Aid Sent from the East. As soon as the actual condition of affairs was known in the East, a movement began to relieve the sufferers. Many states responded liberally, and immense quantities of provisions and clothes were sent here to be distributed. Hundreds of bushels of seed wheat were furnished. Besides the public help, many relatives and friends sent supplies to the pioneers. Nevertheless, there were many that winter who barely escaped starvation.
Drought Retards Development of Kansas. Great as was the suffering from disappointment and want, the drought brought another evil; it threw Kansas back in its development. Not only had a third of the population left the Territory, but the accounts given by those who turned tended to discourage others from coming. The old stories about the “Great American Desert” were revived. Kansas was looked upon as a place of drought and famine, and the number of immigrants was much decreased for several years.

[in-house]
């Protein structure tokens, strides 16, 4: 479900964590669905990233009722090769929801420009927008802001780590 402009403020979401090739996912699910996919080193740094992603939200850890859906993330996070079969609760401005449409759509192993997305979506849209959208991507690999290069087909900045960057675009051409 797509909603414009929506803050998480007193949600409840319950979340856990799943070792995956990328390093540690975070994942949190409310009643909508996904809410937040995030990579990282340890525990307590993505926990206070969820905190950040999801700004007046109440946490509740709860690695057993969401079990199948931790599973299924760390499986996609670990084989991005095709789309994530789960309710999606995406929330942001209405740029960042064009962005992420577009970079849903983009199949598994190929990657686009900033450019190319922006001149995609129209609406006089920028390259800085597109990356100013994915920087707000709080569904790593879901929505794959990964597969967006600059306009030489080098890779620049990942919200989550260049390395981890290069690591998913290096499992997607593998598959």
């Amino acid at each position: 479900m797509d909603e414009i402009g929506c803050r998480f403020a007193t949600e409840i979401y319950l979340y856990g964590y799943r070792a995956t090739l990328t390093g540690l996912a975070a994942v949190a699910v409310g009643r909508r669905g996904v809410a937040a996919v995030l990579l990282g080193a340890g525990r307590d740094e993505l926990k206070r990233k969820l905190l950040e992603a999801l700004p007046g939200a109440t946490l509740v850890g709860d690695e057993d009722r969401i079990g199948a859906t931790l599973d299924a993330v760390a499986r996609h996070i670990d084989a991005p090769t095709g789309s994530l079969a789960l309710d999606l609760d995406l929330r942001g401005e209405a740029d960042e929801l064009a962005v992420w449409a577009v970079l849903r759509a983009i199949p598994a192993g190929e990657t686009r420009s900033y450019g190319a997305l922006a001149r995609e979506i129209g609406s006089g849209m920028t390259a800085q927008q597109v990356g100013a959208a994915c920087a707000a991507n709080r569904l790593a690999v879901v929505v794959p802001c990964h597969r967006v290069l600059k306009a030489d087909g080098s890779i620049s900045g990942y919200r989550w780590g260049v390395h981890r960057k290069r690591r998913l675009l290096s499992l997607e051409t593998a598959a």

Statehood Begins. All this was taking place while the Wyandotte Constitution was being considered. Kansas was admitted as a State on January 29, 1861, at the close of the terrible drought. Through the winter and spring of 1861, supplies continued to come in from other states and included seeds for spring planting. An excellent season followed. It might be thought that the Kansas settlers were to have an opportunity to cultivate their farms, build homes, and make their new State a place of peace and prosperity. But not so; Kansas was again to suffer from the troubles of the Nation. The opening of the Civil War was near.
Summary. The fighting and political strife of the Territorial period left the people little opportunity to build up the country. Statehood found frontier life but little improved. The early settlers came to secure homes and to make Kansas a free state and were not easily discouraged. The drought of 1859-1860 caused nearly a third of the 100,000 Kansas settlers to leave the Territory, and another third had to be given aid from the East. Immigration to Kansas significantly decreased for a time. A good crop year followed, but Kansas had yet to pass through the Civil War before it could enjoy peace.
Compiled & edited by Kathy Alexander/Legends of America, updated January 2023. Source: Arnold, Anna E.; The State of Kansas; Imri Zumwalt, state printer, Topeka, Kansas, 1919.